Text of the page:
For some time now I’ve been listening to one teacher’s dharma talks. I like them because he refrains from homilies, and seems to favor consideration over dogma. He gives his interpretation of what is thought to be the words of Gautama Buddha, and often reminds the listener to ask themselves how it rings – or doesn’t ring – as true in one’s own life.
Yesterday in a talk, he interpreted a passage regarding the division between spiritual life and family life. For the first time I found myself disagreeing so strongly I began to question the foundation of the eight-fold path. I’m usually fine with contradictions in metaphors. I don’t think we are ever in a position to see the entire elephant, and that actually – a perfect metaphor that feels true from every perspective, would no longer be a metaphor and would become a kind of false dogma.
But here, the teacher pointed out that in order for one to “truly” follow a spiritual path one must leave one’s family. He said that if you chose family life you would be “behind” on your spiritual path and you would not actually be following the eight fold path.
There are times when I feel the crone in me rise in her mature glory. This was one of those times.
I once heard another Western teacher talk about how one of his gurus was cruel with him often – sarcastic and insulting. And this teacher explain that this was a good thing: the guru was teaching him in this way. My first thought even then was, yes, I suppose if you are a monk with no family (no siblings, no children, no acerbic aunts or creepy uncles), you might need someone to treat you poorly so you can learn to deal with it. Who needs family if you have a guru who makes you feel like sh*t?
When I read that the Dalai Lama has an acolyte sleep on the floor in his room in case he is thirsty in the night, I nearly wept. In his book An Open Heart he explains how much a devoted layperson should meditate each day. I was in my 40s then with two kids and a full-time job. Even with the privilege of having a responsible husband, it would have been nearly impossible for me to fit so many hours on a meditation cushion.
What about the single parents with multiple jobs? Because I don’t believe in reincarnation or a caste system, I reject entirely the notion that anything that is not a valid choice for everyonecan be a tenable ethical- or spiritual imperative. I believe that to accept these ideas is egotistic, and at odds with the understanding that the self is an illusion.
The idea of “My spiritual path” seems at odds entirely with skillful intention. To relieve my suffering by avoiding what makes people suffer, is not skillful living. It’s avoidance.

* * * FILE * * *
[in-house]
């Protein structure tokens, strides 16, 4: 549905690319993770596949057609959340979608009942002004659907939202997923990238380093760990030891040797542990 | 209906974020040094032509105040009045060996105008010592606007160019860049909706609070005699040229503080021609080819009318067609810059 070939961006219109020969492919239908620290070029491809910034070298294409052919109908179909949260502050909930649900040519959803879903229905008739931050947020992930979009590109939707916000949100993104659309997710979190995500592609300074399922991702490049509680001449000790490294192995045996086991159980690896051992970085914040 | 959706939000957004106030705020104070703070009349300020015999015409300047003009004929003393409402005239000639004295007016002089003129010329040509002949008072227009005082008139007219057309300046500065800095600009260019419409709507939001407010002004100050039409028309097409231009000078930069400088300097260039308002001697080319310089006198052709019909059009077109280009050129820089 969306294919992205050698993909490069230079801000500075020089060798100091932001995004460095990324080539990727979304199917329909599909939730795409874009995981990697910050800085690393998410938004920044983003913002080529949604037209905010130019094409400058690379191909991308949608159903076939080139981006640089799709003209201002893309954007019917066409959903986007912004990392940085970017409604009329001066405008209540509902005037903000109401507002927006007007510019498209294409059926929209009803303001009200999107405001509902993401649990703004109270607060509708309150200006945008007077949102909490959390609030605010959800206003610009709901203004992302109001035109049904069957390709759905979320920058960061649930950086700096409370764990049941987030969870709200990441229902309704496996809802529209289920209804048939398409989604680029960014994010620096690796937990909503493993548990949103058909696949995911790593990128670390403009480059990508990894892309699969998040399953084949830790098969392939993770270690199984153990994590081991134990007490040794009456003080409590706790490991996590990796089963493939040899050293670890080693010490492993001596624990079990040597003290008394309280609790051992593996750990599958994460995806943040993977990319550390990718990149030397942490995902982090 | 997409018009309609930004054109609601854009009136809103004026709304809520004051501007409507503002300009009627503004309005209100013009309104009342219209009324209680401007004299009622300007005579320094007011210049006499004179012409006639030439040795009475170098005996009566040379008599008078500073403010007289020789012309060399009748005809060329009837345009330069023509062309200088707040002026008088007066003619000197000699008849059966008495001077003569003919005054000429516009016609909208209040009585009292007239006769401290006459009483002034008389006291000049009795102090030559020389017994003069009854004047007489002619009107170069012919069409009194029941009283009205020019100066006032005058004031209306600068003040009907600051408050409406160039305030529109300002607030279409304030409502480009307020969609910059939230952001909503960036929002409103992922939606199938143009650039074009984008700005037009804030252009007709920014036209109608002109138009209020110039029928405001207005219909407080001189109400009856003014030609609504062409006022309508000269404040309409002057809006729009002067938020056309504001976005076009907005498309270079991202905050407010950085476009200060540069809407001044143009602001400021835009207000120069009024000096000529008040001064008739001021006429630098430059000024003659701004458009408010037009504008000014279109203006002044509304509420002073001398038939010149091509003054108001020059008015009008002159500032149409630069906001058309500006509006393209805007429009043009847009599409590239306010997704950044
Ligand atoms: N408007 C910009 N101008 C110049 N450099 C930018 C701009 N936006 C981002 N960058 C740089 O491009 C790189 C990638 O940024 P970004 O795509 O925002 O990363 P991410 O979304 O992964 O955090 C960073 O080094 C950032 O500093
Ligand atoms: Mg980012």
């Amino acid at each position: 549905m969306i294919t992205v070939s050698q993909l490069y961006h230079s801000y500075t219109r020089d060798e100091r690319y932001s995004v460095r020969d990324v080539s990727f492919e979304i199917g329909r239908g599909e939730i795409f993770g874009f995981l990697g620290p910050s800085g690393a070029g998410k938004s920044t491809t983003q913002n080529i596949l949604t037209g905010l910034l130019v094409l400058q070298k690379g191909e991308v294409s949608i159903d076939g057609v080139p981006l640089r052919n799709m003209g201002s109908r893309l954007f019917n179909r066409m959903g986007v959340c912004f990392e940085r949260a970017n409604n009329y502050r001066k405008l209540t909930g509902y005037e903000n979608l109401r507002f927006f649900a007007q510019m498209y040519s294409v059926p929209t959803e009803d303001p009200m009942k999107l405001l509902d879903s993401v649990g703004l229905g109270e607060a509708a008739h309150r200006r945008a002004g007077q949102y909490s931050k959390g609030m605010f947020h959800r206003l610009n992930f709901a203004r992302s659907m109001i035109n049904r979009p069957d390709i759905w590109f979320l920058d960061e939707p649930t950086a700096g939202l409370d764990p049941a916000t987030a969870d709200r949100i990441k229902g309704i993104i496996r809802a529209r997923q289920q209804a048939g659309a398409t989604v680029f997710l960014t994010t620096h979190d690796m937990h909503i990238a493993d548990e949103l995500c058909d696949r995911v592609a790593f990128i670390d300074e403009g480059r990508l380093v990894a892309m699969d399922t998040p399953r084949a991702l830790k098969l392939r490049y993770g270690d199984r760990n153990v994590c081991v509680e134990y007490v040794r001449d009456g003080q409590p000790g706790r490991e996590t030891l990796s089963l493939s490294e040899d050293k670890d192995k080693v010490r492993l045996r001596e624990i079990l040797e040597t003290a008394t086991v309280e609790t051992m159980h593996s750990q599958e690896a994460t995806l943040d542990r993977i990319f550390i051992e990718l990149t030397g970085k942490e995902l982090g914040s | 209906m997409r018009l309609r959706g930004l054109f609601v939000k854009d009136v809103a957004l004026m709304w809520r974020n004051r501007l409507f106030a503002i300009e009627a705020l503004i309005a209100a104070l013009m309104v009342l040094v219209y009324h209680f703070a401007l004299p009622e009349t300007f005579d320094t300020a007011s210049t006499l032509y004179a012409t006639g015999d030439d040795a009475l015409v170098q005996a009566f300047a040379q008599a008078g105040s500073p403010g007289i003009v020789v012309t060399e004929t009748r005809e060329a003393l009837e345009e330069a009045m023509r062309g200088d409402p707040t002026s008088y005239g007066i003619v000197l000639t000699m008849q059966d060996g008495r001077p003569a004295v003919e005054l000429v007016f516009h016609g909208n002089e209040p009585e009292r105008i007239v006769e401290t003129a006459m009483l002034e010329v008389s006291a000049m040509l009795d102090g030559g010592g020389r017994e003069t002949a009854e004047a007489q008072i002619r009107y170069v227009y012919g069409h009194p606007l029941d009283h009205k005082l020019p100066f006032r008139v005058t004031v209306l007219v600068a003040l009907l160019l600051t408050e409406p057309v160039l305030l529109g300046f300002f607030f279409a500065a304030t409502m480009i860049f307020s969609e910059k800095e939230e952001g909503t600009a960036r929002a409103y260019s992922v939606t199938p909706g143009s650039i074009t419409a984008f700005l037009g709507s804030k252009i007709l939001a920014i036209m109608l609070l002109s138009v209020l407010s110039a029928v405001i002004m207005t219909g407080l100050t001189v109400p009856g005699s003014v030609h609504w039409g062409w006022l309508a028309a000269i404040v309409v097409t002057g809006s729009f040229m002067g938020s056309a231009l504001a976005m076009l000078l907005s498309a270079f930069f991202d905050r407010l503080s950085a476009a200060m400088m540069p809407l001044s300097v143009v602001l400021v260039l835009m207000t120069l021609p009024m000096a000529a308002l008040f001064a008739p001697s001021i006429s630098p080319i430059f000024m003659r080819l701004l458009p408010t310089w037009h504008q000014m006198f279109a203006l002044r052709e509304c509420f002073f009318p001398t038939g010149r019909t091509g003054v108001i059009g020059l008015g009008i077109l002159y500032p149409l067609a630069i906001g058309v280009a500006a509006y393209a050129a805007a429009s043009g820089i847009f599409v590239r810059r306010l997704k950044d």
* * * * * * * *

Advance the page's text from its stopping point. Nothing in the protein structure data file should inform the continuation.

This is the crone in me whose earned-wisdom will not be dismissed by people who do not have to sit in meeting rooms with colleagues, or negotiate bedtimes with children.
There are many paths and many teachers. And it’s not a friggin’ race anyway.
(Yeah, avoiding harsh words isn’t exactly my strong suit – being a teacher lets me work on that way every day.)
“Haaaaaa”: allowing that storm to settle. It’s a bit like reading tea leaves in the aftermath.
Suffering is not enough. Life is both dreadful and wonderful…How can I smile when I am filled with so much sorrow? It is natural–you need to smile to your sorrow because you are more than your sorrow.
THICH NHAT HANH
If that is not the perfect definition of real “self-care”, what is?
So many years ago a therapist told me to imagine myself as a child, and to comfort her. It’s interesting to revisit this now. Back then, I was in the position of an older sister. And now – I’m old enough to be a grandmother to her, and the exercise is an entirely different experience.
It’s funny to notice how easily my attention turns back to my current self and my current “sorrows”. Even in the midst of the exercise: “Oh, but what child takes an old woman’s words seriously?”
But I do notice this happening, and I can smile at myself – at both the my sorrows and my silliness. I’m counting this as a sign of maturity, as well as proof that I am still gloriously fallible, i.e. human.
Tending to wounds becomes habitual. So habitual that we learn early how to make them ourselves, to serve our tending.
We cut ourselves down to be able to experience nurturing. Even if we are alone in nurturing ourselves.
And maybe this isn’t a wholly bad thing: maybe this is how we learn to recognize our better selves.
This morning I’m thinking I don’t want to lose this complex relationship with myself. I’m not ready to even aspire to be singular – as the wisest version of myself. It’s enough that I glimpse her now and then these days. I’m not ready to give up childishness entirely. What if that means an end to growing –